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LGP is divided into three components: the skills students learn to keep themselves safe, the guidance they access to learn how to manage challenges, and the protective mechanisms schools can use to improve their immediate safety.

  • Learn: Educating students to develop positive, ethical behaviours in cyberspace
  • Guide: Professional learning resources and lesson activities for educators to teach digital citizenry and to create a positive school culture of digital citizenship.
  • Protect: Technology, infrastructure, and school developed policy that supports the establishment of a safe and secure technology environment.
The diagram shows the changing emphasis of the three components of the framework as students progress through school.

In the early school years, the protective measures are of critical importance so that young students can safely explore a wide range of online experiences. Teacher guidance will provide appropriate learning opportunities to lay the foundation for cyber safety skills.

As the students go through the intermediate/early secondary years, the effectiveness of protective measures drops off markedly, even when protection measures are in place. Through this middle period of schooling, more adult guidance is required to bridge the gap between students’ skills and the diminishing effectiveness of protection systems.

At upper secondary levels, students require regular opportunities to develop self-management skills to prepare them for active participation in a digital society as school leavers.

LEARN: Opportunities for Students

In order to succesfully support the development of digital citizenship educators must have the ability to identify the progression of skills and knowledge, and to approximate the age at which they develop. Students must be given the opportunities to aquire these skills in an authentic contextual setting that provides the freedom to build upon their existing knowledge. The objective of a successful digital citizenship education is to develop school leavers who are capable of managing their own online safety.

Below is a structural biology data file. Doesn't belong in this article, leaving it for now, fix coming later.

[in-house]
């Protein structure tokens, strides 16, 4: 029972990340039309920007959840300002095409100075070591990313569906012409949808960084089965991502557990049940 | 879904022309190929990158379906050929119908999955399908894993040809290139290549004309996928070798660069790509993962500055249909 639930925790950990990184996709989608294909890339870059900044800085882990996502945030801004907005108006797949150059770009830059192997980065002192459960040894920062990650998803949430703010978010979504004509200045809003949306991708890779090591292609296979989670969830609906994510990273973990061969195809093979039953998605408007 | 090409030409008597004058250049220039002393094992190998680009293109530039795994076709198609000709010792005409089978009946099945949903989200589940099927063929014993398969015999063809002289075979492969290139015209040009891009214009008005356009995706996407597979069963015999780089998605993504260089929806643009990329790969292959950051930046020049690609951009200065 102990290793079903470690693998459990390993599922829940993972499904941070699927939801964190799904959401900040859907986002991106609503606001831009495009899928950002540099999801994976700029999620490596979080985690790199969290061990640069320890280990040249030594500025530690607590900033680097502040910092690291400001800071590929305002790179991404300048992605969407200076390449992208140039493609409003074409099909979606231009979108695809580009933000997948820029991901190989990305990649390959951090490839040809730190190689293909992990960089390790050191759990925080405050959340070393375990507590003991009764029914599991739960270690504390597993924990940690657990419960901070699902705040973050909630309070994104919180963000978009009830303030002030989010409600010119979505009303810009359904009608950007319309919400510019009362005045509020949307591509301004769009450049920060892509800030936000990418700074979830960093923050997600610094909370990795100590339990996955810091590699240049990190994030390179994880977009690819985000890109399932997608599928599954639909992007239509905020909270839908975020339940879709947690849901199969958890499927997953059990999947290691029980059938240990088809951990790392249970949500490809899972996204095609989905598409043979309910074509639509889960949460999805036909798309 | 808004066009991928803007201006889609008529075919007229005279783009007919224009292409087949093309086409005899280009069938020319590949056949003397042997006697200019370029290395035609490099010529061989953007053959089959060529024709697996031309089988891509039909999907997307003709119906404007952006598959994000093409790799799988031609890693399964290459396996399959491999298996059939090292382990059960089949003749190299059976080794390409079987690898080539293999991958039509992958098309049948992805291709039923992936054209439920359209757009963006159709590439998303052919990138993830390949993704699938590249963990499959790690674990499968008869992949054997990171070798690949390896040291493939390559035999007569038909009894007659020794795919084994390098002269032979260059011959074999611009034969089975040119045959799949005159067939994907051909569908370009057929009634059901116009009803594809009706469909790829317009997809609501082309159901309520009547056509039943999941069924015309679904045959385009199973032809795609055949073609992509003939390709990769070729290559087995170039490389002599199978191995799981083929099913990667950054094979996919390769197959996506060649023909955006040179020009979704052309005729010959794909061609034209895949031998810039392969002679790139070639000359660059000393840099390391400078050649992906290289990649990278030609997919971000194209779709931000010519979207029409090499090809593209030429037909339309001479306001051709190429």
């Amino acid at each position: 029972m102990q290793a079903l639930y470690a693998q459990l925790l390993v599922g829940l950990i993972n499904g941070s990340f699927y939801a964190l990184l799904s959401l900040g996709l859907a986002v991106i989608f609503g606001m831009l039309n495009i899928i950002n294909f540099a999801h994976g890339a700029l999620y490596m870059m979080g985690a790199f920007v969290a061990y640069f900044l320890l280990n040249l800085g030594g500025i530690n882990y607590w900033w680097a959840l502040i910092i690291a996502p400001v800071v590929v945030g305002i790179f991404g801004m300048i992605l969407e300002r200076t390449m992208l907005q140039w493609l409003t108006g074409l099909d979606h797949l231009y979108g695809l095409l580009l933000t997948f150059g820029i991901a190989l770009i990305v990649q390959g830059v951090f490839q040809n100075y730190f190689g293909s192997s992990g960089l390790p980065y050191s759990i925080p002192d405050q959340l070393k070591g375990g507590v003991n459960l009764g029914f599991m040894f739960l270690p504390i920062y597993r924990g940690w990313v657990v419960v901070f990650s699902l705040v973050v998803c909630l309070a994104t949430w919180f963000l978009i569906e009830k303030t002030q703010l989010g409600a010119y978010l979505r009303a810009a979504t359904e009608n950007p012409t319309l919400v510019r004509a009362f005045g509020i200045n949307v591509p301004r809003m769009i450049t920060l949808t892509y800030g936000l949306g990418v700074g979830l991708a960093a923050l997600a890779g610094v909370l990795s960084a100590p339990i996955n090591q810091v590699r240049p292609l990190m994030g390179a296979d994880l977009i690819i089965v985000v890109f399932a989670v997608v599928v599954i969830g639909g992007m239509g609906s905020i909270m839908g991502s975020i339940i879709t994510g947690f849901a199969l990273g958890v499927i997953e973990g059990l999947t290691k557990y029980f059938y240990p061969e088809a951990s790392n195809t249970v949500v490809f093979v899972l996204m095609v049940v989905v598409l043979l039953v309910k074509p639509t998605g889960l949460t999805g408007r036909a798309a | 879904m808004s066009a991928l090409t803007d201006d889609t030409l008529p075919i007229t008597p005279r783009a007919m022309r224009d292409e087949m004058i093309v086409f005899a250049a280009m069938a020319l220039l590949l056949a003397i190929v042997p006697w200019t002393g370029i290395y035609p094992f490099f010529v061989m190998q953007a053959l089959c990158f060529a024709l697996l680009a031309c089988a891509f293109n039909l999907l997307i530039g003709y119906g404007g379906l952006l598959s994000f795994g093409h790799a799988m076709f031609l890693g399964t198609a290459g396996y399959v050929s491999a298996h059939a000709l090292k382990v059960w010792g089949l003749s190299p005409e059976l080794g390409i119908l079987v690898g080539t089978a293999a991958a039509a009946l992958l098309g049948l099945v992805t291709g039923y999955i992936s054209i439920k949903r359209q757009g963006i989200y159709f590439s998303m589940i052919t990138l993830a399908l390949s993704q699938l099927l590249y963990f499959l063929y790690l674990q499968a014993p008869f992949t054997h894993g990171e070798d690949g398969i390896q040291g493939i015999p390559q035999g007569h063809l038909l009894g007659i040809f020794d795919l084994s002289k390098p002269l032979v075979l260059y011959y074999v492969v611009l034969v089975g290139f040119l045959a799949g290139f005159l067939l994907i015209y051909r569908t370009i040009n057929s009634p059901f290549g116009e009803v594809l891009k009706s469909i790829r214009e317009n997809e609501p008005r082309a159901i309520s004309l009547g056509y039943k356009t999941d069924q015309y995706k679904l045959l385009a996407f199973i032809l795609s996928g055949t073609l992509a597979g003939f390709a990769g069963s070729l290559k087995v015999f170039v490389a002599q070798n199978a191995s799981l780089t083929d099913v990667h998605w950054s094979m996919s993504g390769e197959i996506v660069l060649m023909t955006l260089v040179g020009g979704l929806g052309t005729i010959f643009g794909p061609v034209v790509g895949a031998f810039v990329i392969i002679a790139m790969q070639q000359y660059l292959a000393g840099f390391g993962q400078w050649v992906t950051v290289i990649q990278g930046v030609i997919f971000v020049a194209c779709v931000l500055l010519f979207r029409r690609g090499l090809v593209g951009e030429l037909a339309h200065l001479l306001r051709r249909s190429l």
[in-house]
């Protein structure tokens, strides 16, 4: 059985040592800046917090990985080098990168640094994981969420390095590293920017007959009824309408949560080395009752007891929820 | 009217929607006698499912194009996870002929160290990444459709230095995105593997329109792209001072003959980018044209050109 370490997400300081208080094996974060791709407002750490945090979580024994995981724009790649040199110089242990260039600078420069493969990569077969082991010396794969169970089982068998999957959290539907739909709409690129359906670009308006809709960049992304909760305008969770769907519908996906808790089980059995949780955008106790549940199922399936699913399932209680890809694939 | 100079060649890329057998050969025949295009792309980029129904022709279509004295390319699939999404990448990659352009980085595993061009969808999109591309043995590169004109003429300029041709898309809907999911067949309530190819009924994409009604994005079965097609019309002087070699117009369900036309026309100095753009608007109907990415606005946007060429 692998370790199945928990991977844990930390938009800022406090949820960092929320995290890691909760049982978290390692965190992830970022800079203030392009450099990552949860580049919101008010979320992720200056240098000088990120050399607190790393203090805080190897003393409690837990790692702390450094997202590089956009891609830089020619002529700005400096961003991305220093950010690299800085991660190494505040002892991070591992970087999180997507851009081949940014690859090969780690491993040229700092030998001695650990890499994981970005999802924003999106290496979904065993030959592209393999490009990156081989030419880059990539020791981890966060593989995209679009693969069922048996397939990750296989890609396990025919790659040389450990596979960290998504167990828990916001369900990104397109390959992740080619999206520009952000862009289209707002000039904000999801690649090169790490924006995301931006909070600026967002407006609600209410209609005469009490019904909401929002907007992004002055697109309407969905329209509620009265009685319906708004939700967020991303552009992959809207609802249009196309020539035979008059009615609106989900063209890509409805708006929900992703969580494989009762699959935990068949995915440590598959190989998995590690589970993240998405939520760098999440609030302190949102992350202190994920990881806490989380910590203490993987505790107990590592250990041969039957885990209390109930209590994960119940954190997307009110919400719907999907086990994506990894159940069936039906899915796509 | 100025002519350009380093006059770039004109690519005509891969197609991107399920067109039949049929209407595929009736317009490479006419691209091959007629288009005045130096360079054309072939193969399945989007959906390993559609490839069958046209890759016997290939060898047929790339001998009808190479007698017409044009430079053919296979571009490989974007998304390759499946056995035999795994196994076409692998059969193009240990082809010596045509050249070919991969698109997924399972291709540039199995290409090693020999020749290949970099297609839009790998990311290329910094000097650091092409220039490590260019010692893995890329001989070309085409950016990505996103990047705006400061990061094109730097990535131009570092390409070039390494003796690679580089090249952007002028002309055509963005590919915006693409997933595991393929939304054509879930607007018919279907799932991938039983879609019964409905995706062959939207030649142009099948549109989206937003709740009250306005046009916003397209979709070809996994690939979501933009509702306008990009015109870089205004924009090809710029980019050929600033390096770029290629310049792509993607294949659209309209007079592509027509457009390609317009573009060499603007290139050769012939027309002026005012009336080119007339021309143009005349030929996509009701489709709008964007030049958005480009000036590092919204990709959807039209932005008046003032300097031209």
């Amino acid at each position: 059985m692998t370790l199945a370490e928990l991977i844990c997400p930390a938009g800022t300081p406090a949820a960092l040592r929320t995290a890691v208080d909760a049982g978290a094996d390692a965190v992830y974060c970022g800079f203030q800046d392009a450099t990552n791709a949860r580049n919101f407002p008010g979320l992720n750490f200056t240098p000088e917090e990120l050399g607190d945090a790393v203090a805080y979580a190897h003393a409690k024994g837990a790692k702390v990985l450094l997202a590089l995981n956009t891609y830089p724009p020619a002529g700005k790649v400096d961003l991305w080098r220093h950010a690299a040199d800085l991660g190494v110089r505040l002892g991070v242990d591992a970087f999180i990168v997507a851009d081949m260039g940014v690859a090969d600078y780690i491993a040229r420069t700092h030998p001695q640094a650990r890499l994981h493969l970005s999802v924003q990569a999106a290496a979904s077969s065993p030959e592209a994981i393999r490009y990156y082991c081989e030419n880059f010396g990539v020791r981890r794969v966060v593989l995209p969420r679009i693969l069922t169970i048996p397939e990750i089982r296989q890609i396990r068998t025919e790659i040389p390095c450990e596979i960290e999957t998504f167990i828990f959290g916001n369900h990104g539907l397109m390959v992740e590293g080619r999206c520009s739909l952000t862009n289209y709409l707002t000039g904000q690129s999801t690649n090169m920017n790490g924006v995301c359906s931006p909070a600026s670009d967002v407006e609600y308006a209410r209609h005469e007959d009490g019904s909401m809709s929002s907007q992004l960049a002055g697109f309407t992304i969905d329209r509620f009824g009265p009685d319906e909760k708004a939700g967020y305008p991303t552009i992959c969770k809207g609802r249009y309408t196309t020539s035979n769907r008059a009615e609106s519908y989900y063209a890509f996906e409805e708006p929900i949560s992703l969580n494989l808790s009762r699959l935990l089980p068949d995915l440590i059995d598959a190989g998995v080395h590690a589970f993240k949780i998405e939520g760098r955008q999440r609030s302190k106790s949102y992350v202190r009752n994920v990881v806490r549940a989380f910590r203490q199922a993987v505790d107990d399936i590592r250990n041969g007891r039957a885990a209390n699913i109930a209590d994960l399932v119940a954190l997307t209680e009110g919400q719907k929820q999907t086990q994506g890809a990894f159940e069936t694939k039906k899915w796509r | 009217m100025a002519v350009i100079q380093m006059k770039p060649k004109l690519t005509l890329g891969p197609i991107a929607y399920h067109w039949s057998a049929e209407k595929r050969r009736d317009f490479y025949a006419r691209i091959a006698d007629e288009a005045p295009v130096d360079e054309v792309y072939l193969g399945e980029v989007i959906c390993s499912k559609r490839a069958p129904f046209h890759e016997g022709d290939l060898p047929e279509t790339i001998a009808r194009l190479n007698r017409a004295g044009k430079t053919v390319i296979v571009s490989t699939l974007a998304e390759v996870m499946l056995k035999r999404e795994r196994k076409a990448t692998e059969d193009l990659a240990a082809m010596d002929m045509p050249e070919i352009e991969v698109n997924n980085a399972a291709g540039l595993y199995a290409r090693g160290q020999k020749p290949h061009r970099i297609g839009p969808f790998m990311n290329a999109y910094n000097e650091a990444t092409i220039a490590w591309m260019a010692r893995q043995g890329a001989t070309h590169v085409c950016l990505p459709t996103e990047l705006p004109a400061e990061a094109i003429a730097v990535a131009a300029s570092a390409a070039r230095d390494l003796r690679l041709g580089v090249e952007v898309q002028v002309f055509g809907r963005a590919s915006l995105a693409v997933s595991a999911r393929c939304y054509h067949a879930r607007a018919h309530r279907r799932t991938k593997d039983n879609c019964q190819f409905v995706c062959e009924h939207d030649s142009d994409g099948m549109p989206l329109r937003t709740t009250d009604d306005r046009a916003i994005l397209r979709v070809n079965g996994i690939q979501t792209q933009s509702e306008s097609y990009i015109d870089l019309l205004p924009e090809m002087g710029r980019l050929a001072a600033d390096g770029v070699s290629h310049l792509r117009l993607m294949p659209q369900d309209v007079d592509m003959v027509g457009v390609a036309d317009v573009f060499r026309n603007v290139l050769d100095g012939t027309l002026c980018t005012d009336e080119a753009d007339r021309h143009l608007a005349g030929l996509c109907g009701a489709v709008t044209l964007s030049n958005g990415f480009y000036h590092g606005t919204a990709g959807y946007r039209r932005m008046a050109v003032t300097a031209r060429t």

Learning in Years 1-6: Focus on building a range of digital literacy skills

A successful cyber safety programme at this stage focuses on students developing skills through experiences where they have both reasonable protection and adult guidance. This stage lays the groundwork for key competencies and values young people require to effectively utilise digital technologies. Students are likely to be using a range of technologies often with specific instructions and close monitoring by adults.

Learning in Years 7-10: Focus on competencies, values and behaviours

A successful cyber safety programme at this stage needs to be responsive to the growing independence and social awareness of young people as they explore more complex online contexts, sometimes without adult supervision. This stage places a stronger emphasis on adult guidance and authentic learning experiences to increase student self-sufficiency. Integrating key competencies and values into cyber safety education to build on students’ existing skills is vital. During these years administrators are likely to be assessing the appropriate balance between providing authentic online learning opportunities and students’ exposure to risk.

Learning in Years 11-13: Focus on opportunities to practice skills in an authentic context

A successful cyber safety programme at this stage will allow students greater opportunities to practice digital citizenry skills. It should recognise the diverse abilities, aspirations and growing responsibility of senior students. It should also recognise that personal values and key competencies have gained significance for these young people as they develop the capabilities they will need as adults in a digital society. Educators need to provide students with regular opportunities to critically analyse their own values and actions in cyberspace.

GUIDE: The Teacher’s Role in Cybersafety

The shift from protecting students from inappropriate material to providing opportunities where students can learn to self manage their activity, changes the emphasis of responsibility for a school cyber safety programme. It places more responsibility on classroom teachers who support young people as they use technology in learning activities. Young people want opportunities to discuss online challenges with respected and authoritative adults. This does not require teachers to be technology experts, but it is important that their knowledge is broad, authentic and current. Developing teacher capability so they can act as effective cyber safety guides is vital.

PROTECT: Shaping the environment

The protection component consists of policies, practices and services designed to create a safer space. These include filtering, security, and monitoring solutions. Filtering makes an important contribution to a safe environment particularly for very young people. Some protective measures, like filtering however, become less effective as a cyber safety tool as students mature. This creates both the opportunity and the need for learners to build personal online safety skills and knowledge. Schools will continuously assess the risks and benefits of protective measures.